The Postcolonial Jane Austen

The Postcolonial Jane Austen

The Postcolonial Jane Austen

The Postcolonial Jane Austen

Synopsis

This volume offers a unique contribution to both postcolonial studies and Austen scholarship by *examining the texts to illumine nineteenth century attitudes to colonialism and the expanding Empire *revealing a new range of interpretations of Austen's work, each shaped by the critic's particular context *exploring the ways in which the study of Austen's novels raises fresh issues for post-colonial criticism. Bringing together work by highly-respected critics from four continents and a range of disciplines, this newly paperbacked volume allows sometimes surprising and always fascinating new insights into some of the most frequently studied - and best loved - novels in the English language.

Excerpt

This collection of essays on Jane Austen grows out of and exemplifies recent developments specifically in Austen criticism, but also in the institution of English literary studies as such, and more generally in contemporary cultural studies. The focus of the collection is on Austen viewed in light of postcolonial theory, as well as, reciprocally, upon postcolonial theory viewed in light of a certain 'Austen'. But first a preliminary note here about this project - about its conditions of possibility, and about its participants, intended to clarify 'why us?', in relation to Austen - equally, a question of 'why Austen?'

We, the editors of this volume, have worked so far largely in that growing and amorphous territory of contemporary 'cultural studies' that includes gender, postcolonial and regional (or 'area') studies. Yet our early training, up to and including graduate and doctoral studies, and even some first publications, were in British literary studies conventionally defined. Jane Austen, placed at the juncture of our different backgrounds in the eighteenth- and nineteenth-century literatures of Britain, was of interest to us both as a woman writer appearing in a key period of European political and imperial history, 1790 to 1820, and as the subject of several significant and remarkably interesting feminist, Marxist and postcolonial critical texts in recent times. The resurgence of popular interest in her work, as testified by a number of films in the 1990s based on her novels, was also an intriguing development in the phenomenon of 'Austen'.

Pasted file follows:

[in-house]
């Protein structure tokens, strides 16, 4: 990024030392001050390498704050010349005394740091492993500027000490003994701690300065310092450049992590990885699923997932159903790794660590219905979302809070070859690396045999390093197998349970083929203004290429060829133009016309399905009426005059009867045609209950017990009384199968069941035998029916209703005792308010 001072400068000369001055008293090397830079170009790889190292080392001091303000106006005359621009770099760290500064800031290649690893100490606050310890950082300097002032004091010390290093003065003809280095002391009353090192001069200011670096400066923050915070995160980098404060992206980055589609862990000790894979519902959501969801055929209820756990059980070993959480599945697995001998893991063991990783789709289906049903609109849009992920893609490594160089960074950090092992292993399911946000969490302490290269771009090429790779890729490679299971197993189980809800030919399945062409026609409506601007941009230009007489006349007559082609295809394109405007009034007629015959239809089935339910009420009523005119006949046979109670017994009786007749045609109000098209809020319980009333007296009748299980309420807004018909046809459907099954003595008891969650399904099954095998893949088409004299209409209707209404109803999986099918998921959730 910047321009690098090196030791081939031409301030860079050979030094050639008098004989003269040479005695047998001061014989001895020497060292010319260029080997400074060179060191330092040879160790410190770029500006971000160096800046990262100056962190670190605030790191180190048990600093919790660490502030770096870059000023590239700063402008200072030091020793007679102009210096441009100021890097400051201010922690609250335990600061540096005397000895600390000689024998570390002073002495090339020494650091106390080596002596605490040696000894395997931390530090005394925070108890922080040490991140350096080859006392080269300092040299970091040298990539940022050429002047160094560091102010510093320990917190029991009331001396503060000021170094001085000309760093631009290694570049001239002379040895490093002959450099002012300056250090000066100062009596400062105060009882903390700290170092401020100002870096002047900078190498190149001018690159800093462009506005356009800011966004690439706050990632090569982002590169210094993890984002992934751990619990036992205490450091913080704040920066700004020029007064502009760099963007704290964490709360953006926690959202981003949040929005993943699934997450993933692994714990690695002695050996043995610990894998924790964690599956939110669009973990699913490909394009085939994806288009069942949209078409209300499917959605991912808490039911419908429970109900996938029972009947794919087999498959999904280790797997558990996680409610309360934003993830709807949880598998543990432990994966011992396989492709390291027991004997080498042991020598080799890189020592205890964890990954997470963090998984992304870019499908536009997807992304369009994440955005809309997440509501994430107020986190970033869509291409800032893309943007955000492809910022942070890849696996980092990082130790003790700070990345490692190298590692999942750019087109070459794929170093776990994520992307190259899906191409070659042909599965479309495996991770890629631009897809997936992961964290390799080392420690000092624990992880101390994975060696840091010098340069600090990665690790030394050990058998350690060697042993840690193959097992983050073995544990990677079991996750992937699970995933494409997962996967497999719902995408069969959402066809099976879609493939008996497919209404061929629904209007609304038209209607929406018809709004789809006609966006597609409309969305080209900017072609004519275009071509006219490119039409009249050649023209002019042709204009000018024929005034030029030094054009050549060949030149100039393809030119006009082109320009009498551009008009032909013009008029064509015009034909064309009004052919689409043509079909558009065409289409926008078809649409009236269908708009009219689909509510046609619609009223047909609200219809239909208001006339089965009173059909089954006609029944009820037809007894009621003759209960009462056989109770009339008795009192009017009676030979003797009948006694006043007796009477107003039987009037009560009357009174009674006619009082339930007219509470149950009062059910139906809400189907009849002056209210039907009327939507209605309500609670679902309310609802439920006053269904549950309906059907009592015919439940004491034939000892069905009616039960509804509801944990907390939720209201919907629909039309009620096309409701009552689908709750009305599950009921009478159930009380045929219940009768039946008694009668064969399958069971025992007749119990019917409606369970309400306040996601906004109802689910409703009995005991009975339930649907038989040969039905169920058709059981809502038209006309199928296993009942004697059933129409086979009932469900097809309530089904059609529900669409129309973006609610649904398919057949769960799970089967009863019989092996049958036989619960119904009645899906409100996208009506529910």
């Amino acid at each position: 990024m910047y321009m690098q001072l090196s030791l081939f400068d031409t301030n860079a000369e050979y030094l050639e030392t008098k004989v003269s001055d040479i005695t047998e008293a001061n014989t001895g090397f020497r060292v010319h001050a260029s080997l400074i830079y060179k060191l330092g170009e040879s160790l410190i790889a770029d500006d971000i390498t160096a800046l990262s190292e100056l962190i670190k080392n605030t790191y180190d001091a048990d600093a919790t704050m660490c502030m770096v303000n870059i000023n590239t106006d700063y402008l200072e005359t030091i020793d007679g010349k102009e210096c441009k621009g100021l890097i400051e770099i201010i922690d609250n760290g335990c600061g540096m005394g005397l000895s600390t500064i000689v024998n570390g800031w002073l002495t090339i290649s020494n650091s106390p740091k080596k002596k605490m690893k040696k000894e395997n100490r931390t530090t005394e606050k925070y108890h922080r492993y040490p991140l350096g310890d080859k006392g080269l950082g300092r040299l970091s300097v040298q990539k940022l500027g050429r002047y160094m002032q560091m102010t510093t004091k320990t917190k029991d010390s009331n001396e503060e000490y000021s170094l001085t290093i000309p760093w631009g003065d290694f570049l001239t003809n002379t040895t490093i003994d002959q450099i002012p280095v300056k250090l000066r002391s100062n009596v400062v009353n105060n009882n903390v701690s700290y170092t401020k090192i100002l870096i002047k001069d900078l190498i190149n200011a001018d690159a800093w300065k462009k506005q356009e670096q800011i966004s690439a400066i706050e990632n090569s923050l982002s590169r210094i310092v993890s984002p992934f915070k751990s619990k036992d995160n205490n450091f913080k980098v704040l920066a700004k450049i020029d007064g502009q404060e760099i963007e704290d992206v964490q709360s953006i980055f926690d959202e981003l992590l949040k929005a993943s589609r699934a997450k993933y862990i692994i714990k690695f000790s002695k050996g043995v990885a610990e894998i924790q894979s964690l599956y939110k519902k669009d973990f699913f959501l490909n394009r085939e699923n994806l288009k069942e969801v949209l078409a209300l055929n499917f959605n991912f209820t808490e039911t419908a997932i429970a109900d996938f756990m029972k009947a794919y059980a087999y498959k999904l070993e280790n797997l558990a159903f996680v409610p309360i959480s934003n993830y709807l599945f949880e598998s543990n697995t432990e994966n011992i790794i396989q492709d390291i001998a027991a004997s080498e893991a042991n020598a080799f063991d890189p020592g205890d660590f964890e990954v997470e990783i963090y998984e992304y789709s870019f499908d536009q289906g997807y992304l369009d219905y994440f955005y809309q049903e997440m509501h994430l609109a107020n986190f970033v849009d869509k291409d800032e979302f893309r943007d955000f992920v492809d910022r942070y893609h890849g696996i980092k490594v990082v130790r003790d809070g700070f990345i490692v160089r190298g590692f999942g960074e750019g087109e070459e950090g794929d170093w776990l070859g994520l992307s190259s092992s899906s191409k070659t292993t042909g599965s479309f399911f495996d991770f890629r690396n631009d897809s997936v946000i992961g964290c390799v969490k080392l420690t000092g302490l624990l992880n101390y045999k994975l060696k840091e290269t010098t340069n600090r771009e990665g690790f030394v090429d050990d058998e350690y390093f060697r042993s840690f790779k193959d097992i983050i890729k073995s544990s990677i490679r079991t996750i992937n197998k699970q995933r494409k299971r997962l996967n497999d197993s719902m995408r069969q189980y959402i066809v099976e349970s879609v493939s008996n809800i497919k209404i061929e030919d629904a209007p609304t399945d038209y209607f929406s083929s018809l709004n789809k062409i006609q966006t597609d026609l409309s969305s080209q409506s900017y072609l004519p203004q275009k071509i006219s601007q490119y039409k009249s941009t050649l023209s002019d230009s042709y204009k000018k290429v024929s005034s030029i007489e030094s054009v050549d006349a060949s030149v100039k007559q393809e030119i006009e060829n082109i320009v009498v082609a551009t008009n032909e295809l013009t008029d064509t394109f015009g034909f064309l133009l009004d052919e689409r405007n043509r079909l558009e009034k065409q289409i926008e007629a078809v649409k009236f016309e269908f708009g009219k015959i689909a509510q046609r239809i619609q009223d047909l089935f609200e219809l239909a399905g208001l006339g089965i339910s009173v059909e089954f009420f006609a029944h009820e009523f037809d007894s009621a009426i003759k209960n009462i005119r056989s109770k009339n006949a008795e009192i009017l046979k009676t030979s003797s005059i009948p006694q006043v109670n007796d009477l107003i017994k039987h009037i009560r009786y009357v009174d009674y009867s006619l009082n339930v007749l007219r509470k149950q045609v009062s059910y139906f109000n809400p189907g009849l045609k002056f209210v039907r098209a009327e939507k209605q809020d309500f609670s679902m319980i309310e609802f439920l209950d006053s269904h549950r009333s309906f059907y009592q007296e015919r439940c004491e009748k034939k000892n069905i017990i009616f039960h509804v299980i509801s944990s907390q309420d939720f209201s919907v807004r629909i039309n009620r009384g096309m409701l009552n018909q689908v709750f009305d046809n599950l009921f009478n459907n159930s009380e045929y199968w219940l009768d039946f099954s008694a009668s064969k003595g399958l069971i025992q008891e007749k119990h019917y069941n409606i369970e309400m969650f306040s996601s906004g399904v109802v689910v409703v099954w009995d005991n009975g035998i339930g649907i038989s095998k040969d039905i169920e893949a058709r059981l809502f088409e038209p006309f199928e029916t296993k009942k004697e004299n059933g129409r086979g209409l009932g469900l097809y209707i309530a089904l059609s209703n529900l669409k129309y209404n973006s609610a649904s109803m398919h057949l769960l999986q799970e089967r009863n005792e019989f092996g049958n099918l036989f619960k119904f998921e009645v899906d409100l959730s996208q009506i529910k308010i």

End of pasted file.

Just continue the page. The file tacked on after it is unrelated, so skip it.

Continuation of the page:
If the entry of an Indian and a Korean woman into English literary studies is a function of our historical situation (a history explored at greater length in some of the essays in this volume), then our drift away into other fields of work was also enabled by the recent hospitality of disciplinary 'English' to these cognate academic areas. Admittedly the volume began as something of a lark, as a response to the challenge of breaking into a field that is suspicious of both the credentials and the politics of non-native, non-English-speaking critics. The establishment of English literary studies offers us legitimacy more grudgingly than do the area studies, gender, or postcolonial studies where we know our place, so to speak. But more seriously, our decision to 'return' to English literary studies was impelled by the desire to make sense of our intellectual histories and our association.

Our trajectories of travel brought us as graduate students to the United States. Within this broad familiar narrative, there are, inevitably, significant differences

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